Doctoral Dissertations

Author

Qihua Wu

Abstract

"Tight gas and shale gas reservoirs are characterized to have small pores with diameters in nanometer (nm) range. The physics of fluid flow in nanopores is poorly understood. Knowing the fluid flow behavior in the nano-range channels is of major importance for stimulation design, gas production optimization and calculations of the relative permeability of gas in tight shale gas systems. In this work, a lab-on-chip approach for direct visualization of the fluid flow behavior in nano-scale channels was developed using an advanced epi-fluorescence microscopy method combined with a nano-fluidic chip. The nanofluidic chips with different dimensions were designed and fabricated. First a concentration dependent fluorescence signal correlation was developed for the determination of single phase flow rate. Experiments of water/gas flow in nano-scale channels with 100nm depth were conducted. Meanwhile, three different flow patterns were observed from two phase flow in nano-scale channels experiments and their special features were described. The displacements of two-phase flow in 100 nm depth slit-like channels were reported in the second part of this work. Specifically, the two-phase gas slippage factor as the function of water saturation was studied. Moreover, water/gas two phase displacements were visualized in nanochanels with various depths. The displacements mechanisms for both drainage and imbibition processes were discussed and water/gas relative permeability in nano-scale channels were summarized. The residue water/gas saturations in nano-scale channels were also characterized. The results of this work are crucial for permeability measurement and understanding fluid flow behavior for unconventional shale gas systems with nanopores."--Abstract, page iv.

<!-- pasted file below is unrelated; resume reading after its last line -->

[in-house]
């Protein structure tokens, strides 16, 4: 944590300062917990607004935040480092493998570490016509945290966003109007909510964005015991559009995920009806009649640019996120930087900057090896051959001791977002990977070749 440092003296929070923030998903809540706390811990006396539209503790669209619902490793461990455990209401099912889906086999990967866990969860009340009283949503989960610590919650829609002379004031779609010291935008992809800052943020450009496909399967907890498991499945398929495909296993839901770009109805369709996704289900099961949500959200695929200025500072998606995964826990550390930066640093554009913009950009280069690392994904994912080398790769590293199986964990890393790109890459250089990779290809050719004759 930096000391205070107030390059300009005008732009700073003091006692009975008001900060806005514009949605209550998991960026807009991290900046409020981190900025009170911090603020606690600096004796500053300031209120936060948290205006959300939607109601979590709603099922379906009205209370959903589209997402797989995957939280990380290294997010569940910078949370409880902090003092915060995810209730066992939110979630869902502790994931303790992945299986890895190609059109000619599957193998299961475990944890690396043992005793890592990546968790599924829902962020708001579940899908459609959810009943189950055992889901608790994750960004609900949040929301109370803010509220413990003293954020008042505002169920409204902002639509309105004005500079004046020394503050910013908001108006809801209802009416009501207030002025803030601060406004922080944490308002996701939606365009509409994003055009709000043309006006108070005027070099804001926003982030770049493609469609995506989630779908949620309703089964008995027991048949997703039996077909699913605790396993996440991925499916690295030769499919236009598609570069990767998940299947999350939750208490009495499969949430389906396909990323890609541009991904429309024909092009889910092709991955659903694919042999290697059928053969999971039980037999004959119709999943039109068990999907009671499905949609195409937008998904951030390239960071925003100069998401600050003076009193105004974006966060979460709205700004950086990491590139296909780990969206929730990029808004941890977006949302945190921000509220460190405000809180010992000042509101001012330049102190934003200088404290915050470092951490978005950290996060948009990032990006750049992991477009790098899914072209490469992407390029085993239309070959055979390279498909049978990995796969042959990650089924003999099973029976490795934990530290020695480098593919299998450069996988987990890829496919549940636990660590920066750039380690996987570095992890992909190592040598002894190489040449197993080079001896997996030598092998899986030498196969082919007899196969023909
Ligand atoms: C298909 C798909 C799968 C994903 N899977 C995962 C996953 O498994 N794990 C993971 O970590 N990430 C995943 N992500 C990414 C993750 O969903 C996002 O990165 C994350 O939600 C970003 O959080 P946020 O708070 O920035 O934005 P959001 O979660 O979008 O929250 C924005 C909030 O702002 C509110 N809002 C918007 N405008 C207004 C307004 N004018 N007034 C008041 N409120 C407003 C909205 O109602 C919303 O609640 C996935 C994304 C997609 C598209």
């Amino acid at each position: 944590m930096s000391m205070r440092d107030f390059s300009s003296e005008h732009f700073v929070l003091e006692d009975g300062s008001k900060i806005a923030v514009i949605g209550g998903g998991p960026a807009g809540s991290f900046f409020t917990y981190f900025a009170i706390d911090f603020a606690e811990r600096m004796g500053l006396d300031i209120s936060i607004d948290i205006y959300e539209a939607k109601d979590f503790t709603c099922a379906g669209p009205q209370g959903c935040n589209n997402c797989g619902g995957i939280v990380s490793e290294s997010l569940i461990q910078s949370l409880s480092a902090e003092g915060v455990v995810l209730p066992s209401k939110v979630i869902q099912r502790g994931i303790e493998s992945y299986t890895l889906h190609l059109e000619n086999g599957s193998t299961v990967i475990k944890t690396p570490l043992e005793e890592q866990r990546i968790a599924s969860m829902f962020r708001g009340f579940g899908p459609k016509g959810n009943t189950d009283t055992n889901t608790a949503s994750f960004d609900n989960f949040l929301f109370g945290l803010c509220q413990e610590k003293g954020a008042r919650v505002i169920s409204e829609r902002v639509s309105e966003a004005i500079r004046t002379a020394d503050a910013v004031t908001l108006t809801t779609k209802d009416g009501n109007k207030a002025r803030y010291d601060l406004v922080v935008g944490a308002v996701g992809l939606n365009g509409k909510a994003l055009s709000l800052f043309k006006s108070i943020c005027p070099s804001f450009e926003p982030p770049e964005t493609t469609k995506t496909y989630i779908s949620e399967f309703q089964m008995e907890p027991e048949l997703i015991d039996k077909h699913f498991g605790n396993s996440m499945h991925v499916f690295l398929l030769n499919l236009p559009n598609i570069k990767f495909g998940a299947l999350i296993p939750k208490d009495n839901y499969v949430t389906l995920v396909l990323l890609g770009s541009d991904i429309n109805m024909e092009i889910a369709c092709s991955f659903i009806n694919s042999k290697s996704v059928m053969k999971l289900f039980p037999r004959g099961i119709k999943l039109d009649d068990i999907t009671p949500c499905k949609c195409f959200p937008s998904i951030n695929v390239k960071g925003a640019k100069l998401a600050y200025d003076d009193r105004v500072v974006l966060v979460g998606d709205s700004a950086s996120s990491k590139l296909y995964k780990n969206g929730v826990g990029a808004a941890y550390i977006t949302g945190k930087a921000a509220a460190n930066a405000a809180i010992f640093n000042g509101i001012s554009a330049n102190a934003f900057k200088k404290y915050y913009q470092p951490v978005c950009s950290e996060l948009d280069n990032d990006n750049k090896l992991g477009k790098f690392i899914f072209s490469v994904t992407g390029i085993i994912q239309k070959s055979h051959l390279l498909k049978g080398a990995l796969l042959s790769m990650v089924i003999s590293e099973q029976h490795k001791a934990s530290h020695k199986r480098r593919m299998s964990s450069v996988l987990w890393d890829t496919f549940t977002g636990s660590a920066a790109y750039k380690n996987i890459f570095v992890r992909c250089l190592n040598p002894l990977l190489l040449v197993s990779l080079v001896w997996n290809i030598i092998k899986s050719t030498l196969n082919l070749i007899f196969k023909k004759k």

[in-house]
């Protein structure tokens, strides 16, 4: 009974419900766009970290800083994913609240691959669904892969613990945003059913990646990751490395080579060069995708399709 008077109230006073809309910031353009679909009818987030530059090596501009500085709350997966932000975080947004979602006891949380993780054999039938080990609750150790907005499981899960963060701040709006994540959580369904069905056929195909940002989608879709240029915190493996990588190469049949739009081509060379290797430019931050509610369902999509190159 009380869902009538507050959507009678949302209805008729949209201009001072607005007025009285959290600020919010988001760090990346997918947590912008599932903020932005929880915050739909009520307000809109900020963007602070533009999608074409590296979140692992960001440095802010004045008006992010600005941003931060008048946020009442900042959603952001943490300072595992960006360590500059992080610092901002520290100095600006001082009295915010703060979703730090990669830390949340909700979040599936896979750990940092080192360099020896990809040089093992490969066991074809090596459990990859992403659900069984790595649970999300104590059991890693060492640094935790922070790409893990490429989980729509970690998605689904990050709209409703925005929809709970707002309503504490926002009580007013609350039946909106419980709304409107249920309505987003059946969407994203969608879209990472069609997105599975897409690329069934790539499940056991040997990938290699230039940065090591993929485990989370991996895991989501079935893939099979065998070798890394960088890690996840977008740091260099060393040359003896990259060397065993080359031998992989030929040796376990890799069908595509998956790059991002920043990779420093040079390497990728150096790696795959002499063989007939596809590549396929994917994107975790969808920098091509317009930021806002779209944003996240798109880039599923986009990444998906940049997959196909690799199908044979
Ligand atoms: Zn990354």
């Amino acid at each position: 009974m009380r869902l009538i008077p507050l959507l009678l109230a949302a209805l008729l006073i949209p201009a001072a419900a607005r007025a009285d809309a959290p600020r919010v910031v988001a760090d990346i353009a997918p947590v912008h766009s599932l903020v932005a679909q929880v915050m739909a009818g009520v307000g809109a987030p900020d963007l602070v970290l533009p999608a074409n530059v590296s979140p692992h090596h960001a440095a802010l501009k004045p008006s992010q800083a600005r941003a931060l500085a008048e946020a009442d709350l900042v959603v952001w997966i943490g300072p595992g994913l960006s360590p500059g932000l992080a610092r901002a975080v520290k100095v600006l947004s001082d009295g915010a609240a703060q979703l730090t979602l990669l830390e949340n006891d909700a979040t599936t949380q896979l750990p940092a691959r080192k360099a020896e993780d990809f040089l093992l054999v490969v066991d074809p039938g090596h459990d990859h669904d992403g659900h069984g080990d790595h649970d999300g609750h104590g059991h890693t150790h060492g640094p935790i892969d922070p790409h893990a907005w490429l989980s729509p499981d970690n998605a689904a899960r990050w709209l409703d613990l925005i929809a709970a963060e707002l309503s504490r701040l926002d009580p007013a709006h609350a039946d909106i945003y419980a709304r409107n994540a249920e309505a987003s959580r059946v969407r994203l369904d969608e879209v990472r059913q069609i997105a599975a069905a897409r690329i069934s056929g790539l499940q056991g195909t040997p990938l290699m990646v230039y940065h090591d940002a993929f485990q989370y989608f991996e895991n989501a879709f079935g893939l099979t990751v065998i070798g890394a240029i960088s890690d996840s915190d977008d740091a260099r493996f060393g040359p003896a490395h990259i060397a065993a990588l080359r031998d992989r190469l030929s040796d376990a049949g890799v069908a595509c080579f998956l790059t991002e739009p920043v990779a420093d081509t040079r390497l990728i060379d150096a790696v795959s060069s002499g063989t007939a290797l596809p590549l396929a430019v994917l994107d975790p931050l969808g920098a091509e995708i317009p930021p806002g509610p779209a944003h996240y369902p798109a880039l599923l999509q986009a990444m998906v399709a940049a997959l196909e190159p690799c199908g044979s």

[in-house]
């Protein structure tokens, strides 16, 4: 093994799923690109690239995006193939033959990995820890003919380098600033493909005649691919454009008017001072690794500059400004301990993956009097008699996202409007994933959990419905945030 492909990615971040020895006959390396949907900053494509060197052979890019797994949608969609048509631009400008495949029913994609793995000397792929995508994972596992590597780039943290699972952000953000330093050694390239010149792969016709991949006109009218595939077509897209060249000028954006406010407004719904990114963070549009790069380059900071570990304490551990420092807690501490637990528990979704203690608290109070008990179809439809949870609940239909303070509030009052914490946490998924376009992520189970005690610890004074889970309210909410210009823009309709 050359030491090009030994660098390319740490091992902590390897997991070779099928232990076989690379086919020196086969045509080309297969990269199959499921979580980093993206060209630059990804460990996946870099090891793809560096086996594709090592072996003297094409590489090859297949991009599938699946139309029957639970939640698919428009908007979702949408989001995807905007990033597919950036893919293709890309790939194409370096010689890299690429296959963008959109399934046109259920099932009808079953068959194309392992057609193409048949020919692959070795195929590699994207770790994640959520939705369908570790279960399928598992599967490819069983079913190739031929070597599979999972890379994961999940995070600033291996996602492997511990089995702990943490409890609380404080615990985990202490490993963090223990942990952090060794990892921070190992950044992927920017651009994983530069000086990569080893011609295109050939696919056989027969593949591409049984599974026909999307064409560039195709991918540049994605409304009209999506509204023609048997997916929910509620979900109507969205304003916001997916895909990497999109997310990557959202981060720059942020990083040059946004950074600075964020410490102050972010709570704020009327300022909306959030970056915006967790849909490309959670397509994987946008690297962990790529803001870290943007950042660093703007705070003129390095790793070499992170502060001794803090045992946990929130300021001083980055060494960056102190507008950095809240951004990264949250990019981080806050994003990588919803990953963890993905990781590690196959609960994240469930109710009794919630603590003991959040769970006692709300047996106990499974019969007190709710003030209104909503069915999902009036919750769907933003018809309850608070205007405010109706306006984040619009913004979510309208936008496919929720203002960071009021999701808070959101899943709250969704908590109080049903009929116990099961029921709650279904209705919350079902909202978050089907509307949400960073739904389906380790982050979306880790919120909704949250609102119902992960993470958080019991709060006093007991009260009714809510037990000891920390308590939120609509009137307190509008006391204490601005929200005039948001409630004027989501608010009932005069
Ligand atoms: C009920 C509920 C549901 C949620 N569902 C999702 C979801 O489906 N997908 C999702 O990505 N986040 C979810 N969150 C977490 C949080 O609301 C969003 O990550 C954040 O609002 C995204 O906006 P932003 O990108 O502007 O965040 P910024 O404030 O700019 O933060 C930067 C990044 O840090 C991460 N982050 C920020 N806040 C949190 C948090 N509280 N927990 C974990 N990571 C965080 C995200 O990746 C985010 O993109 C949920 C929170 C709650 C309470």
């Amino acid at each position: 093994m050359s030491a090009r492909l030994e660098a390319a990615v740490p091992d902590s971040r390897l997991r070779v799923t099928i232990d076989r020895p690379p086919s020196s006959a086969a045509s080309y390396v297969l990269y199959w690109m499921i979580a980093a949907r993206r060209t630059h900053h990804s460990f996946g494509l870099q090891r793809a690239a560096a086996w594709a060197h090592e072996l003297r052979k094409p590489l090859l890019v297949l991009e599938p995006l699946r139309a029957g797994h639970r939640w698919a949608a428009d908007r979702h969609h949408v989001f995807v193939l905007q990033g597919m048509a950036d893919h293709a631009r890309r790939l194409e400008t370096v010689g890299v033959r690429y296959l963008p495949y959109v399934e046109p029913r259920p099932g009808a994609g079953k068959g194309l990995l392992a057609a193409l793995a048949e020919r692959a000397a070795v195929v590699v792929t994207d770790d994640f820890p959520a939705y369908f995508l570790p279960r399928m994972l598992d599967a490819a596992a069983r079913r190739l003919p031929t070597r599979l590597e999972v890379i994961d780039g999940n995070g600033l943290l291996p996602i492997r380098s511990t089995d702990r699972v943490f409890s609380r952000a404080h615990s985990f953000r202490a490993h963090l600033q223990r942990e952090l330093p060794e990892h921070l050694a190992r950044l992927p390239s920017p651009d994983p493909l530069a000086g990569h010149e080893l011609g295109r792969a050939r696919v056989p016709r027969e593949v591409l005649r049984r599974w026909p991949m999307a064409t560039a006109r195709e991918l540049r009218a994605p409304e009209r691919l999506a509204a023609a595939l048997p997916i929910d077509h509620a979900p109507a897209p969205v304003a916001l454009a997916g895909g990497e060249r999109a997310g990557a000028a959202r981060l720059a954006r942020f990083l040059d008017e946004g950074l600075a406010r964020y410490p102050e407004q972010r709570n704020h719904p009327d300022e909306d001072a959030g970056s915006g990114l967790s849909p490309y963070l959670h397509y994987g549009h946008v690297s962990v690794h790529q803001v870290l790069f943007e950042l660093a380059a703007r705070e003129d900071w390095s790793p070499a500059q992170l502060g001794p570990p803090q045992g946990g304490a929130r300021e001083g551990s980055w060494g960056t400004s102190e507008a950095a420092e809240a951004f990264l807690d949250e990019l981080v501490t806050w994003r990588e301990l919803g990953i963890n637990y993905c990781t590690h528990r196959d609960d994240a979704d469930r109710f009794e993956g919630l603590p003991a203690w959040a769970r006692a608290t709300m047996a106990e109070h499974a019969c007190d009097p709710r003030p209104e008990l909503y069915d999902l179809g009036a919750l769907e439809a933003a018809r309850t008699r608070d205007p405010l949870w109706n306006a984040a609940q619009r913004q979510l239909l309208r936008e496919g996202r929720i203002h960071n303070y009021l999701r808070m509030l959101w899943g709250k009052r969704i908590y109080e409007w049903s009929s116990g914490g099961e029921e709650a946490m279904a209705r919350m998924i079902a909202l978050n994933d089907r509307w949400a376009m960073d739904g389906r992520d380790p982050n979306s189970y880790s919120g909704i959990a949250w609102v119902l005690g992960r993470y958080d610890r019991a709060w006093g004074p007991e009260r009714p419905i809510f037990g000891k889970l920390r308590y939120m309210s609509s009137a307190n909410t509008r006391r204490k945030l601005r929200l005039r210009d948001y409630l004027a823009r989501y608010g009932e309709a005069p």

Advisor(s)

Ma, Yinfa
Bai, Baojun

Committee Member(s)

Woelk, Klaus
Nam, Paul Ki-souk
Winiarz, Jeffrey G.

Department(s)

Chemistry

Degree Name

Ph. D. in Chemistry

Sponsor(s)

Research Partnership to Secure Energy for America

Publisher

Missouri University of Science and Technology

Publication Date

Spring 2014

Journal article titles appearing in thesis/dissertation

  • Optic imaging of single and two-phase pressure driven flows in nano-scale channels
  • Optic imaging of two-phase flow behavior in one dimensional nano-scale channels
  • Visualization of water/gas two-phase displacements in nanopores

Pagination

xiv, 98 pages

Note about bibliography

Includes bibliographical references (pages 88-97).

Rights

© 2014 Qihua Wu, All rights reserved.

Document Type

Dissertation - Open Access

File Type

text

Language

English

Library of Congress Subject Headings

Systems on a chip -- Design
Nanopores
Shale gas
Microscopy
Fluid mechanics

Thesis Number

T 10493

Electronic OCLC #

882550907

Included in

Chemistry Commons

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